First chemo drug to show survival benefit for liposarcoma passes

February 1, 2016

FDA recently approved (Halaven, Eisai), the first chemotherapy drug to demonstrate survival benefit for liposarcoma that cannot be removed by surgery or is advanced.

FDA recently approved eribulin mesylate (Halaven, Eisai), the first chemotherapy drug to demonstrate survival benefit for liposarcoma that cannot be removed by surgery or is advanced. This treatment is approved for patients who received prior chemotherapy that contained an anthracycline drug.

“Halaven is the first drug approved for patients with liposarcoma that has demonstrated an improvement in survival time,” said Richard Pazdur, MD, director of the Office of Hematology and Oncology Products in FDA’s Center for Drug Evaluation and Research. “The clinical trial data the FDA reviewed indicates that Halaven increased overall survival by approximately seven months, offering patients a clinically meaningful drug.” 

"Although liposarcoma accounts for less than 1% of all malignant tumors, it is a challenging journey for patients, since diagnosis and treatment can be difficult," said Alison Olig, executive director at Sarcoma Alliance. "The approval of Halaven is important for these patients, as it represents a new treatment choice where limited options have existed."

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Halaven was first approved in the United States in 2010 for patients with metastatic breast cancer who have received at least two chemotherapeutic regimens for the treatment of metastatic disease. Halaven is the first and only single agent to significantly extend overall survival in the third-line for patients with metastatic breast cancer, according to Eisai.

The efficacy and safety of Halaven were evaluated in 143 clinical trial participants with advanced liposarcoma that was unresectable or had spread to nearby lymph nodes (locally advanced) or other parts of the body (metastatic), and who had been treated with chemotherapy.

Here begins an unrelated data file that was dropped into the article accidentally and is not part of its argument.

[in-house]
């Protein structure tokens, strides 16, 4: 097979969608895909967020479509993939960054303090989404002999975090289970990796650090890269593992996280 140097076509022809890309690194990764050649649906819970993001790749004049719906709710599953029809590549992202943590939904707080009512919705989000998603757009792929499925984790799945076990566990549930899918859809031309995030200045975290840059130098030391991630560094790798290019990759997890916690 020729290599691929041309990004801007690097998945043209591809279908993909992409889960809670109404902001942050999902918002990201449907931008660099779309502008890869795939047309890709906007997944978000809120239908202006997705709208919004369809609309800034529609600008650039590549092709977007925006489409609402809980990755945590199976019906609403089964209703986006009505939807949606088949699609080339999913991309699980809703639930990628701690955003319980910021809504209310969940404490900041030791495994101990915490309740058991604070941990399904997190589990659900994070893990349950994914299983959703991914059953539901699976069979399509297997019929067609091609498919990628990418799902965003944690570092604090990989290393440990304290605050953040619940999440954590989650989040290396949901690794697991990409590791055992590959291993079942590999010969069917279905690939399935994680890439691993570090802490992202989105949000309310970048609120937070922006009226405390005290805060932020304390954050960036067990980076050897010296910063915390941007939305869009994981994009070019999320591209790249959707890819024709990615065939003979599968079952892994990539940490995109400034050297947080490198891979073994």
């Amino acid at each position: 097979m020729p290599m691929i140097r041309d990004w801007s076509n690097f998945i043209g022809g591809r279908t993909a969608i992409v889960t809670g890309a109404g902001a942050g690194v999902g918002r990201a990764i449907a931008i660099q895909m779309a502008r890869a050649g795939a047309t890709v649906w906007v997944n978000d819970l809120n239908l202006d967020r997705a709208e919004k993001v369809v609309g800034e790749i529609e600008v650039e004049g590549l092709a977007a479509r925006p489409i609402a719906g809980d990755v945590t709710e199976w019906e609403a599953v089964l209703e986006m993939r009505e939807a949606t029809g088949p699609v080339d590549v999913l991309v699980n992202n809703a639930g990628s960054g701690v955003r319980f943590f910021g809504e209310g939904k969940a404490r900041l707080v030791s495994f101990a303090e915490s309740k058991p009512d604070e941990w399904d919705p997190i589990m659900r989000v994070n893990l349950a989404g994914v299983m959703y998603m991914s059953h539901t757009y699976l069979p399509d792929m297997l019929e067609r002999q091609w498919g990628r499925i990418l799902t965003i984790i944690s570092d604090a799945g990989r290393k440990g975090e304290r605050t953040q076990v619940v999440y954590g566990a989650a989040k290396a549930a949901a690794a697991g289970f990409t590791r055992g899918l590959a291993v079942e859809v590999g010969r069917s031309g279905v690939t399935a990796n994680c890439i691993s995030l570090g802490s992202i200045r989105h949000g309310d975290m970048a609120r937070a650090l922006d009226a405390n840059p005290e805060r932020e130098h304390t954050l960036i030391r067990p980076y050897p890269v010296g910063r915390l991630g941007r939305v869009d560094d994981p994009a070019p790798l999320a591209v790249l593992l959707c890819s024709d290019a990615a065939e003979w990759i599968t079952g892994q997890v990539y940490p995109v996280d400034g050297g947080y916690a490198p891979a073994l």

Participants were treated with either Halaven or another chemotherapy drug, dacarbazine, until their disease spread or until they were no longer able to tolerate the side effects of treatment. The median overall survival for patients with liposarcoma receiving Halaven was 15.6 months, compared to 8.4 months for those who received dacarbazine.

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"There is an unmet medical need for patients with soft tissue sarcoma whose disease no longer responds to treatment," said George Demetri, MD, professor of medicine at Harvard Medical School and director of the Center for Sarcoma and Bone Oncology at Dana-Farber Cancer Institute. "Halaven has been shown to help patients with advanced liposarcoma live longer, a meaningful result for patients with this rare and hard-to-treat disease." 

The most common side effects among participants treated with Halaven were fatigue, nausea, hair loss, constipation, certain nerve damage causing weakness or numbness in the hands and feet, abdominal pain and fever. Halaven may also cause low levels of infection-fighting white blood cells or decreased levels of potassium or calcium.

Serious side effects from treatment with Halaven may include a decrease in white blood cell count, which can increase the risk of serious infections that could lead to death; numbness, tingling or burning in the hands and feet; harm to a developing fetus; as well as changes in heartbeat (QTc prolongation), which may also lead to death.

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